As anyone who must avoid gluten for medical reasons can tell you, gluten-free labeling can be very confusing and misleading.
Here's the problem: Despite the several variations of gluten-free labels we see on products -- "no gluten," "without gluten," "free of gluten," and "no gluten ingredients used," the fact is, for the most part, these claims are unsubstantiated and unregulated. In fact, neither the FDA nor the USDA has set any legal requirements as to what actually constitutes "gluten-free." Therefore, the potential for food products to be mislabeled -- either accidentally or intentionally -- is high. Can you even imagine how dangerous this could be for someone who must avoid gluten?
Thankfully, two organizations -- organic certifier Quality Assurance International (QAI), and the healthcare nonprofit National Foundation for Celiac Awareness (NFCA) -- are seeking to add some transparency to the marketplace with a new gluten-free label. The question is: Can we trust it?
QAI and the NFCA are maintaining that their certification program is reliable because it "requires sensitive testing procedures, stringent auditing, and an independent application review process." In other words, compliance with the program is strictly monitored. Participating companies will be subject to annual inspection, which involves:
- Feedback from consumers, manufacturers, and retailers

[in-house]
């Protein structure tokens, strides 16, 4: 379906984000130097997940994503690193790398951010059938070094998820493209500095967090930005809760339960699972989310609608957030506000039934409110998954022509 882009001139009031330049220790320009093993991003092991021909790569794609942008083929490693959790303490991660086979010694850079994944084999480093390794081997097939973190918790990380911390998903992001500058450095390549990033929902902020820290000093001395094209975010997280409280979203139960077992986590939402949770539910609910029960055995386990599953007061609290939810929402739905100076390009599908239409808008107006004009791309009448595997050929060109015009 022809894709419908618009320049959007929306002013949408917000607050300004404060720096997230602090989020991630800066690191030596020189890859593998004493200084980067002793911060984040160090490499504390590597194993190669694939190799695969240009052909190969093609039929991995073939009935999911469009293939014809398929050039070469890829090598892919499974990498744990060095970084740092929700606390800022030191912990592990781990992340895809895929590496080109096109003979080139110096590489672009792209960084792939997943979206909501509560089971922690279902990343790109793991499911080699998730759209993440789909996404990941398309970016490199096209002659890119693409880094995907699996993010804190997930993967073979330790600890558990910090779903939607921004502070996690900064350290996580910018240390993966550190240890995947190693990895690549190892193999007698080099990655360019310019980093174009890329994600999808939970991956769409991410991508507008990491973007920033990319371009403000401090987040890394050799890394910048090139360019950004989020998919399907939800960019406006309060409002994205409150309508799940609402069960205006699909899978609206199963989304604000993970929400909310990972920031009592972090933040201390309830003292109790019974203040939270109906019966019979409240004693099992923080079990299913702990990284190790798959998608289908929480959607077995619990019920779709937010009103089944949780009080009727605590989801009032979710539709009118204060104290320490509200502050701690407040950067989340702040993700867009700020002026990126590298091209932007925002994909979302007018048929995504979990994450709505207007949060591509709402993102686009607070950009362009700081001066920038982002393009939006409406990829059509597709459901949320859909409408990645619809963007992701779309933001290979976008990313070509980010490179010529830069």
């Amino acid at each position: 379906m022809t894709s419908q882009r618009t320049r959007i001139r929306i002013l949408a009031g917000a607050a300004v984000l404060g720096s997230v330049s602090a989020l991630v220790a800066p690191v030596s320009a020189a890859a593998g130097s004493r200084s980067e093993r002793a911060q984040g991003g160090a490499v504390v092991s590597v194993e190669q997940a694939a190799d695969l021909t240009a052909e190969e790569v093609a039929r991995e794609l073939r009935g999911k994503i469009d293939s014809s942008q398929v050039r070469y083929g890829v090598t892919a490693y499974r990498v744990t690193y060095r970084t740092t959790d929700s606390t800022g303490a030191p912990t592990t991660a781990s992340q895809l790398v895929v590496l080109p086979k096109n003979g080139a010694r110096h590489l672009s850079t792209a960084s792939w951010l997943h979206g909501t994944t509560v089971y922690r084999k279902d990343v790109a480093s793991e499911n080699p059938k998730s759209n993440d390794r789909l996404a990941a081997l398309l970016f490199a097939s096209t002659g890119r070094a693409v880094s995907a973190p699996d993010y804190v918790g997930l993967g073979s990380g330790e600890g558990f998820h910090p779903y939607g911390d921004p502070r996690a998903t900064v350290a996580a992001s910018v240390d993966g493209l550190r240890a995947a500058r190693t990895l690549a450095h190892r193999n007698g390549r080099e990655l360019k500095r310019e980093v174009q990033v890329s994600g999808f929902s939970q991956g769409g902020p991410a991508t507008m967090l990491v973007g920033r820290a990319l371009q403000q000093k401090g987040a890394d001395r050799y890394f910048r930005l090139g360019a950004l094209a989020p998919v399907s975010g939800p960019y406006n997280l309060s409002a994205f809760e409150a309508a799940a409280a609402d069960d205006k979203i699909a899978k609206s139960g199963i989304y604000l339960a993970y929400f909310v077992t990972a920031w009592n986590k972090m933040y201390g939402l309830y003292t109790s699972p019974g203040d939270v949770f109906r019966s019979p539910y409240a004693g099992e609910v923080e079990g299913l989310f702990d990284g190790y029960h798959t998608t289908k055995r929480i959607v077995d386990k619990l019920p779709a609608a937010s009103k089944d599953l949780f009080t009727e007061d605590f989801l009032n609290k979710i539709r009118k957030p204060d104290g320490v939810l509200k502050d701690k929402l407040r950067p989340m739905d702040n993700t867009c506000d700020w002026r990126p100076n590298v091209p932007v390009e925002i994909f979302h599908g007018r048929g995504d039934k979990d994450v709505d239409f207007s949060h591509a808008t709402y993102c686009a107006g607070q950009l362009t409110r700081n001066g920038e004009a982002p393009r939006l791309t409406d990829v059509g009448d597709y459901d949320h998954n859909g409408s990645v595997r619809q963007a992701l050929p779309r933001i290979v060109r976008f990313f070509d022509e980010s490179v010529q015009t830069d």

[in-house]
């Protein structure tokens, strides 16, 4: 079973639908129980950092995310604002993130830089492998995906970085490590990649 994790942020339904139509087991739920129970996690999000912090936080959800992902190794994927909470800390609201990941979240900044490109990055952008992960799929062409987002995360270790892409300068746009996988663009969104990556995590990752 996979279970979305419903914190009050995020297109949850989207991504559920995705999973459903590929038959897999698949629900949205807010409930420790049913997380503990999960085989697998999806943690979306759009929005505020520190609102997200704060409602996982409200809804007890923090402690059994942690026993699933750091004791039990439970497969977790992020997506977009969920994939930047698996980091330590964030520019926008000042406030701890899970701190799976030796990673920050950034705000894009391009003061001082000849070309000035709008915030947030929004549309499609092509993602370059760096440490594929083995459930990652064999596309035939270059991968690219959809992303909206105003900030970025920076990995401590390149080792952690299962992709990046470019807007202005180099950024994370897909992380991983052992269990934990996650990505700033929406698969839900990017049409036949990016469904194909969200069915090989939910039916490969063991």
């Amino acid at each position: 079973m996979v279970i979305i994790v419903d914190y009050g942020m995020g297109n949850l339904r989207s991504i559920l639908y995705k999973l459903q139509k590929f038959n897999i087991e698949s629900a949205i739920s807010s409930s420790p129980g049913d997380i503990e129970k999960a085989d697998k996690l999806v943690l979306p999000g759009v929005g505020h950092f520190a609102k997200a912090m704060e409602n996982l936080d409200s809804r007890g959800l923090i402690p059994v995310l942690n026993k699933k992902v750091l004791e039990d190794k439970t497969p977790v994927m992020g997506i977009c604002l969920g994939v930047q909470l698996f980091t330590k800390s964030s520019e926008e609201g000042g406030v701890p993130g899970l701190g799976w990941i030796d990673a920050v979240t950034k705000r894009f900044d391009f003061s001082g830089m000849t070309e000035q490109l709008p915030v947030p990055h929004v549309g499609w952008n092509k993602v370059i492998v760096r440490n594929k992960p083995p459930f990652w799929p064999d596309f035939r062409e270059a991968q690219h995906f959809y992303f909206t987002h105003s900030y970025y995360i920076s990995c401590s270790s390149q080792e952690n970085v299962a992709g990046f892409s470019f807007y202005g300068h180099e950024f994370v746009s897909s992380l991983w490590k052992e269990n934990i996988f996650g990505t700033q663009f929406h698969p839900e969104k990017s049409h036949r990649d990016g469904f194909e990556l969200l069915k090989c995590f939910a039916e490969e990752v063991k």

- Ingredient verifications
- Product review
- Onsite inspection (to ensure the prevention of contamination and co-mingling)
- Random product testing
Moreover, the program tests to ensure compliance to 10 parts per million (ppm) or less (Many experts believe that 20 ppm of gluten is a safe threshold for people with Celiac disease.)
With such strict standards, the new program seems like it will make it nearly impossible for companies to mislabel "gluten-free" products (should they choose to comply in the first place). Until the government sets a standard for gluten-free foods, perhaps this new labeling will make the marketplace a little safer and accessible for people trying to avoid gluten.
Would you trust this new gluten-free label or are you still most comfortable reading the ingredient lists on products yourself?
Image via Quality Assurance International